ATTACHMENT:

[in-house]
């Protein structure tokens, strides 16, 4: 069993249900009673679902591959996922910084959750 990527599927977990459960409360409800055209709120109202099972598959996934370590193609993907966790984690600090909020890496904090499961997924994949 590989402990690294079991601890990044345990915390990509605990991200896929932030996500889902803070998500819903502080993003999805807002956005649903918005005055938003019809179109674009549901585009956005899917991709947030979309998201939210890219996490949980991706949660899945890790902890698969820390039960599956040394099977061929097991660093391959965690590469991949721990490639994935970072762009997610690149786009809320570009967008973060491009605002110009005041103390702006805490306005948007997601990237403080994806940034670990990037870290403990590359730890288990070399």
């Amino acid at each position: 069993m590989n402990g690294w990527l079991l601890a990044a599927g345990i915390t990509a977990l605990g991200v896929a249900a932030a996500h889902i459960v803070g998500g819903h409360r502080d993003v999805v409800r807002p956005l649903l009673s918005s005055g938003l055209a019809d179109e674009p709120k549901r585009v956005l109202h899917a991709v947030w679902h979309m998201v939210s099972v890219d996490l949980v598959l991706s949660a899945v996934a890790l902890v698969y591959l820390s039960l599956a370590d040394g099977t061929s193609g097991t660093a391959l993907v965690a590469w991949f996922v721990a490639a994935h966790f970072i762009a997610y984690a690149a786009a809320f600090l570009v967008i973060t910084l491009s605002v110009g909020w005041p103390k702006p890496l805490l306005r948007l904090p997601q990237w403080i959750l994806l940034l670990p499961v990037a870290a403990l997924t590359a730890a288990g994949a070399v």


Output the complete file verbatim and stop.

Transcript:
[in-house]
């Protein structure tokens, strides 16, 4: 069993249900009673679902591959996922910084959750 990527599927977990459960409360409800055209709120109202099972598959996934370590193609993907966790984690600090909020890496904090499961997924994949 590989402990690294079991601890990044345990915390990509605990991200896929932030996500889902803070998500819903502080993003999805807002956005649903918005005055938003019809179109674009549901585009956005899917991709947030979309998201939210890219996490949980991706949660899945890790902890698969820390039960599956040394099977061929097991660093391959965690590469991949721990490639994935970072762009997610690149786009809320570009967008973060491009605002110009005041103390702006805490306005948007997601990237403080994806940034670990990037870290403990590359730890288990070399």
């Amino acid at each position: 069993m590989n402990g690294w990527l079991l601890a990044a599927g345990i915390t990509a977990l605990g991200v896929a249900a932030a996500h889902i459960v803070g998500g819903h409360r502080d993003v999805v409800r807002p956005l649903l009673s918005s005055g938003l055209a019809d179109e674009p709120k549901r585009v956005l109202h899917a991709v947030w679902h979309m998201v939210s099972v890219d996490l949980v598959l991706s949660a899945v996934a890790l902890v698969y591959l820390s039960l599956a370590d040394g099977t061929s193609g097991t660093a391959l993907v965690a590469w991949f996922v721990a490639a994935h966790f970072i762009a997610y984690a690149a786009a809320f600090l570009v967008i973060t910084l491009s605002v110009g909020w005041p103390k702006p890496l805490l306005r948007l904090p997601q990237w403080i959750l994806l940034l670990p499961v990037a870290a403990l997924t590359a730890a288990g994949a070399v």